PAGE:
Karen: Just like in our review of Marvel Feature #12 last week, we see that Iron Man at this point in time was far from invincible! It seems so odd, looking back now, what with Shellhead being such a superstar, but he really was sort of a mid-level hero. I really love the way Starlin depicts Mar-Vell in action; he looks like a real fighter, going through actual combat moves. The two page spread with the Destroyer is just breath-taking. Drax was one of Starlin's best designs and I thrilled to see him whenever he appeared. He was so relentless!

Doug:  Thanos decides that he can bring more torture to Drax if he shows the Destroyer his true history -- we then get an origin story not only for Drax the Destroyer, but another nugget thrown into Moondragon's (which was shown in Daredevil #105, of all places).  I have to take issue with Starlin's memory, however -- he writes that real estate agent Art Douglas had taken his wife and daughter (Heather Douglas -- the later-to-be-named Madame MacEvil/Moondragon) to Las Vegas to see his singing idol, Elvis Presley -- in 1953.  Say what?  Elvis made his first recording at Sun Records in 1953, and didn't chart until Heartbreak Hotel in 1956.  Ah, whatever...  Anyway, Thanos's starship came into view of the Douglas vehicle, and being seen by humans couldn't have been good.  Thanos arranged for the car in which the family was traveling to crash.  The parents were killed; young Heather escaped, to be later transported to Titan and raised by Mentor.  When Art Douglas's soul began to ascend to the heavens, it was intercepted by Mentor and Kronos -- they realized they would need a champion to defeat Thanos.  Thus was born Drax the Destroyer.  But does Thanos succeed in further torturing Drax by revealing this to him?  On the contrary -- now the Destroyer hates him all the more!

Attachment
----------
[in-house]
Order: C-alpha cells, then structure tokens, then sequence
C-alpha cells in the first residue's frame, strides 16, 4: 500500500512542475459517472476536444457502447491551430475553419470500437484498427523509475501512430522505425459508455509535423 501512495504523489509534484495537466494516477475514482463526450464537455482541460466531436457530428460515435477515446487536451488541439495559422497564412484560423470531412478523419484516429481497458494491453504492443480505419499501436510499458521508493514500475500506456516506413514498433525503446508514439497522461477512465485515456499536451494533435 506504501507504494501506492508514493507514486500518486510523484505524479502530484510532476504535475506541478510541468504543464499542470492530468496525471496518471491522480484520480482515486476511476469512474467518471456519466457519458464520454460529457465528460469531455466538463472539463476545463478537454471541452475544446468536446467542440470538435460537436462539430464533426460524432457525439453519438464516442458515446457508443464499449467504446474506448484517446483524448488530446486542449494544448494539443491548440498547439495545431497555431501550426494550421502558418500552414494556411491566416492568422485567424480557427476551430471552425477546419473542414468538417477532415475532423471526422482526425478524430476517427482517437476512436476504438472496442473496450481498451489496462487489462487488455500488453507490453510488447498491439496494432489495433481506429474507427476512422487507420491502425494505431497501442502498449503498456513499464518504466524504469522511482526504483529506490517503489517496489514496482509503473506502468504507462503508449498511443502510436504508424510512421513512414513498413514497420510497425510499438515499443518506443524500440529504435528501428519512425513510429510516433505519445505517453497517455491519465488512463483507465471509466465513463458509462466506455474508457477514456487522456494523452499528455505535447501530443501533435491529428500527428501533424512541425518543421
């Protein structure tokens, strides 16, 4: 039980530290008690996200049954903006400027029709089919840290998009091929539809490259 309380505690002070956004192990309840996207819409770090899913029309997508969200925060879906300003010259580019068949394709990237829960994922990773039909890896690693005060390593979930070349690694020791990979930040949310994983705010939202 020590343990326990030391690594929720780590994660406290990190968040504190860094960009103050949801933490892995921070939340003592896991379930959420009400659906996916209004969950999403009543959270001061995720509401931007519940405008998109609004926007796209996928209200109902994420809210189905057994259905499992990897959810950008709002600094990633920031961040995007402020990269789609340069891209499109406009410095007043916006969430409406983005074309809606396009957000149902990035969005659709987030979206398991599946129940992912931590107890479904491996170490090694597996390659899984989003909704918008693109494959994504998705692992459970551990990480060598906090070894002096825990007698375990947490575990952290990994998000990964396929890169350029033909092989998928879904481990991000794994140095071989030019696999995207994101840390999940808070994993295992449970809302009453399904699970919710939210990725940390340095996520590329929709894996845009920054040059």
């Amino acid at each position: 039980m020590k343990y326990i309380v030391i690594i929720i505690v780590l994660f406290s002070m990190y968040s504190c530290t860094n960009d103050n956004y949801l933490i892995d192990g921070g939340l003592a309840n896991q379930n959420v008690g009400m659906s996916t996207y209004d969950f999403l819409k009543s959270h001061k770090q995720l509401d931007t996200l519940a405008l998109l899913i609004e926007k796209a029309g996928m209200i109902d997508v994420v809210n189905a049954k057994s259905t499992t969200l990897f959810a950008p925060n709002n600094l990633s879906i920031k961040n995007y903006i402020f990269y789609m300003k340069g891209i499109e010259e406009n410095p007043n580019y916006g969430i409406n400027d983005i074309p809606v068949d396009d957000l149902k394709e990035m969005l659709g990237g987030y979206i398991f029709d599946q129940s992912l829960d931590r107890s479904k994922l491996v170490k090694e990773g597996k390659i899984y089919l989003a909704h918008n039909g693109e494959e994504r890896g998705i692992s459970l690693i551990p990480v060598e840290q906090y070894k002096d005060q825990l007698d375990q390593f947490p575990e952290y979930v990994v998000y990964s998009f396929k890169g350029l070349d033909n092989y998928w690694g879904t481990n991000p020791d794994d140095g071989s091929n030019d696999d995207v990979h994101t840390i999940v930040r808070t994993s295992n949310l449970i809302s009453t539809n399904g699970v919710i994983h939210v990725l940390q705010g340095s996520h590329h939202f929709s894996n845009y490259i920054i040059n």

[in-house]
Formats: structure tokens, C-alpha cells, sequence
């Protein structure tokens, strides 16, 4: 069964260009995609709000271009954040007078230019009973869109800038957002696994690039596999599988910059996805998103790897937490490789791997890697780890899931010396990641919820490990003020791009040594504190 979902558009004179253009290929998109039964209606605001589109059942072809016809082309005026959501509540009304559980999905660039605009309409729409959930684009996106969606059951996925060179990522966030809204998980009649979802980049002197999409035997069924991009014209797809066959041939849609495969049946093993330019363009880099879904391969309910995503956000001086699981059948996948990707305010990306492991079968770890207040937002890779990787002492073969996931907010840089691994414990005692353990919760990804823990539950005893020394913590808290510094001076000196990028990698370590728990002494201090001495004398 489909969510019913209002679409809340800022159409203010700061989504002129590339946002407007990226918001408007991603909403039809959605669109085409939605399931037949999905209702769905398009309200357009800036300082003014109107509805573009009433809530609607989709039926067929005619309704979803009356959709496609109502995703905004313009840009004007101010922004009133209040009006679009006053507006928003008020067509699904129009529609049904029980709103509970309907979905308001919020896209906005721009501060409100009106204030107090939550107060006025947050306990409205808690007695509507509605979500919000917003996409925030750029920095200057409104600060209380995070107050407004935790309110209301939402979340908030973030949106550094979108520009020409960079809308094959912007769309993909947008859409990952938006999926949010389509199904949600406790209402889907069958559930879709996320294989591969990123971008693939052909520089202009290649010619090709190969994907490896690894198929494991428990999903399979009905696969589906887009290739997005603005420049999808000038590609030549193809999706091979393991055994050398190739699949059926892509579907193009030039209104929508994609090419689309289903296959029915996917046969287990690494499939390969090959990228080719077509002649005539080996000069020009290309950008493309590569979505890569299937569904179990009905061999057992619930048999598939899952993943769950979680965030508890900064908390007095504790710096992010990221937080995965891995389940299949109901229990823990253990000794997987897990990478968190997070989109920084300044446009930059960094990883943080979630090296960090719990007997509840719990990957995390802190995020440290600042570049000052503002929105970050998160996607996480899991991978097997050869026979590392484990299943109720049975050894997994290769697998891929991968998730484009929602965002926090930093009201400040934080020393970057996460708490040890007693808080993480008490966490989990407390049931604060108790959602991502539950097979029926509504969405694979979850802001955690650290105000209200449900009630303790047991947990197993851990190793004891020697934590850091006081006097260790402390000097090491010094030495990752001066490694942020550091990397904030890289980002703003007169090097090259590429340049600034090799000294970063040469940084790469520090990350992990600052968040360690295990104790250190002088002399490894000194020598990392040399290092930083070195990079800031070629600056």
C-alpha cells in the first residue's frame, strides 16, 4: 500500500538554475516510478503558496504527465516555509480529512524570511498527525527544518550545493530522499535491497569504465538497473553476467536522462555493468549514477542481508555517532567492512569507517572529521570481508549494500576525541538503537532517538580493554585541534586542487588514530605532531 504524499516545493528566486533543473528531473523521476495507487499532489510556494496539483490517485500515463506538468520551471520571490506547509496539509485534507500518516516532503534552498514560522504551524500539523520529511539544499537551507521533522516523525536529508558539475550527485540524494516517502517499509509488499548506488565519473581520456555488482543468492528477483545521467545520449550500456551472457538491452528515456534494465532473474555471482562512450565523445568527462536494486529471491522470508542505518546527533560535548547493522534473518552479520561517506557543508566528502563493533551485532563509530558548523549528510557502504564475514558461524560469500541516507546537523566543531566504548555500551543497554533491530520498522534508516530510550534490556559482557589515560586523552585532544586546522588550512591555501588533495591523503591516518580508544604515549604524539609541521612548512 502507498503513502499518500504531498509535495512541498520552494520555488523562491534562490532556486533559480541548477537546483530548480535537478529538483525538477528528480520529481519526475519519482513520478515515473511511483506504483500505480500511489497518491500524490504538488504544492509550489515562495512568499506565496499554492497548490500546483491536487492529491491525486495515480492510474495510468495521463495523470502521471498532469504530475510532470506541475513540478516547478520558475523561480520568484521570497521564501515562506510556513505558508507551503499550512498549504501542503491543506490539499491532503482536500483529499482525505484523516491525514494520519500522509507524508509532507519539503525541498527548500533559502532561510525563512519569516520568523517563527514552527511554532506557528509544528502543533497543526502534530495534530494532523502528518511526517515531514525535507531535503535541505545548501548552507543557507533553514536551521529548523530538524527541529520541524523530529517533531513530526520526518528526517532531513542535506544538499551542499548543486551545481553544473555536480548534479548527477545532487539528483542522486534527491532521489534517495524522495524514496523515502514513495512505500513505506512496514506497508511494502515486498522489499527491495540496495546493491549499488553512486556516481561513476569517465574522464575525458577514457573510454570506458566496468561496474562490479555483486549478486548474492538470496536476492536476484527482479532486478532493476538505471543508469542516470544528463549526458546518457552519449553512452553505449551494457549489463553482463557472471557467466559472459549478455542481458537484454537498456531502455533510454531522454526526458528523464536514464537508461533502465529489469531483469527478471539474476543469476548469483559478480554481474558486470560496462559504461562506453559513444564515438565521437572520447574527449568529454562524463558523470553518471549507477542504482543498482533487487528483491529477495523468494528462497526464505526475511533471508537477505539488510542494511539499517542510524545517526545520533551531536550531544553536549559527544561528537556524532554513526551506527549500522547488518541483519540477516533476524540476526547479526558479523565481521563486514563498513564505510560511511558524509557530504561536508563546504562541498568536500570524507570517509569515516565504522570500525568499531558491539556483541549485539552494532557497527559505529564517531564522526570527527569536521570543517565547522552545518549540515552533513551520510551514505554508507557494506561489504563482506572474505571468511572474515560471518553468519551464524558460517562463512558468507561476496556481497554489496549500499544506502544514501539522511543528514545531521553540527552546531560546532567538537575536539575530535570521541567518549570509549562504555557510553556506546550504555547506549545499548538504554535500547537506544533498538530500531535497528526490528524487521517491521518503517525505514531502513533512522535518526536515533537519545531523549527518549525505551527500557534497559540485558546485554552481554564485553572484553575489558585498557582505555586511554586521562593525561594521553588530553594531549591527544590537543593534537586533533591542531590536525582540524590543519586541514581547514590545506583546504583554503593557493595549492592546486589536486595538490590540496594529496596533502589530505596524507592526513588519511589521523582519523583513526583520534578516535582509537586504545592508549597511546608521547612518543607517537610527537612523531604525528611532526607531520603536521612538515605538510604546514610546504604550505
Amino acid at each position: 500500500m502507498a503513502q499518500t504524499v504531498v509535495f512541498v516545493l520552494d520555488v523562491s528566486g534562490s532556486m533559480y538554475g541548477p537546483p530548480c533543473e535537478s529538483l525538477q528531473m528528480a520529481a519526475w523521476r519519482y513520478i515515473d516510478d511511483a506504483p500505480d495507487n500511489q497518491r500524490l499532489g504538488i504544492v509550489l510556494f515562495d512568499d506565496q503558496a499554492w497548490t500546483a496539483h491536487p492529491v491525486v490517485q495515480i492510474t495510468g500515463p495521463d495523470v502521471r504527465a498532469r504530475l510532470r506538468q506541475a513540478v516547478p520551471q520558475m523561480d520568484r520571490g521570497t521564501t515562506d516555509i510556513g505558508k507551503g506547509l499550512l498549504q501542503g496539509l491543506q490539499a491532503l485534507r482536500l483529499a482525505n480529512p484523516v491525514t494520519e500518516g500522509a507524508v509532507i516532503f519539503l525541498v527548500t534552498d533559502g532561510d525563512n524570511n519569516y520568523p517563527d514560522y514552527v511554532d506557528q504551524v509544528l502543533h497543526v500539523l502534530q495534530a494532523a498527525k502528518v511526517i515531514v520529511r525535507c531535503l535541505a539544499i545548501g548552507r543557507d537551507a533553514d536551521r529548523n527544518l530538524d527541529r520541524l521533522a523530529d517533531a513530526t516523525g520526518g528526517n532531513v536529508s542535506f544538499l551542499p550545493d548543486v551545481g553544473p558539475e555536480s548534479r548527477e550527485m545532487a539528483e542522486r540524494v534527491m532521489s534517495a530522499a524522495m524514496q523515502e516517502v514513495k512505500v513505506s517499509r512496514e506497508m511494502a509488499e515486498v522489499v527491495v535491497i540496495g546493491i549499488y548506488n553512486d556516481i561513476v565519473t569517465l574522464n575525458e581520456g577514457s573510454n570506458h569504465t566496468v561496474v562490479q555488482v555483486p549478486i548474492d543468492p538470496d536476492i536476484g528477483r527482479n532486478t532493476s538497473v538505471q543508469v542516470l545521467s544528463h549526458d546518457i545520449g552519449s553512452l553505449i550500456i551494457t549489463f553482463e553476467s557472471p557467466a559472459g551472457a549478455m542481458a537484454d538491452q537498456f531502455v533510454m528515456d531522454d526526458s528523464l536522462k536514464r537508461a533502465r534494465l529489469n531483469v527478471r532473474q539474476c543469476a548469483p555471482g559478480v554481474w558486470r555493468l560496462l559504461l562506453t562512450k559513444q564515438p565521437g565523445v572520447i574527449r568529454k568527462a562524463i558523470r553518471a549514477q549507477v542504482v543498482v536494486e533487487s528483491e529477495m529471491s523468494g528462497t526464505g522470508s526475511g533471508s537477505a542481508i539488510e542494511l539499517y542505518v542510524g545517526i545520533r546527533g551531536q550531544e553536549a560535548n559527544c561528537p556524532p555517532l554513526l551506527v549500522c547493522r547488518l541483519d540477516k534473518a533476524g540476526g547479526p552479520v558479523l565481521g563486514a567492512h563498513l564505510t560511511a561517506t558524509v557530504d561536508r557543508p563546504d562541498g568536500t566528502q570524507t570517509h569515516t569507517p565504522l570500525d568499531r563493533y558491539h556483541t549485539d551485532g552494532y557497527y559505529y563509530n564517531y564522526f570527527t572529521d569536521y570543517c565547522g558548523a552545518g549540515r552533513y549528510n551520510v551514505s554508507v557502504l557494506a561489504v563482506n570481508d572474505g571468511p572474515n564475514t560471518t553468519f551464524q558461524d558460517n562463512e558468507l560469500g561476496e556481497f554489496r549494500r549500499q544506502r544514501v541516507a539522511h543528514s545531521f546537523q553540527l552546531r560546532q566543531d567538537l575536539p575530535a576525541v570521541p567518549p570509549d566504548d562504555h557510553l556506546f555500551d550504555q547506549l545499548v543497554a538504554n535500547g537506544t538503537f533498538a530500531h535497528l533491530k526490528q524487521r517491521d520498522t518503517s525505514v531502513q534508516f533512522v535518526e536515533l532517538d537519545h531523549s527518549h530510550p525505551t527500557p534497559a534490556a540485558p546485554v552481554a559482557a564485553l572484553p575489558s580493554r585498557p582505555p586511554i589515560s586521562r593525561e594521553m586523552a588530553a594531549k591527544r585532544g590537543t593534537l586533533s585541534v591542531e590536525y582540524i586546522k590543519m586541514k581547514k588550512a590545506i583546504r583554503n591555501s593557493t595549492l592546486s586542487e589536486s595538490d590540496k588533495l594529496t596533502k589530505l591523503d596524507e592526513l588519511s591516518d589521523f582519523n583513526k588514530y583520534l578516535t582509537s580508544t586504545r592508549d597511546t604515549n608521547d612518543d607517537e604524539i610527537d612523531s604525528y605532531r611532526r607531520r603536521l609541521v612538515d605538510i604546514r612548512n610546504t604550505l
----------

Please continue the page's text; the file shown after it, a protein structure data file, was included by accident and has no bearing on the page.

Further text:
Karen: Yes, the Elvis reference makes no sense, unless we're on Earth-72 or something. That's the sort of thing that makes you feel like there was a bit of sloppiness creeping in. Then again, I suppose it would take more effort than pushing a few buttons to find the answer! Still, it detracts just a bit from the story. Not enough to ruin anything but enough to make you stop and take you out of it for a moment.Still, the origin of Drax was pretty clever -- it sort of combines a 50s sci fi film motif with a bit of the Spectre and some mythological overtones. I like how Drax knowing the truth backfires on Thanos -- he's just made the Destroyer even more driven!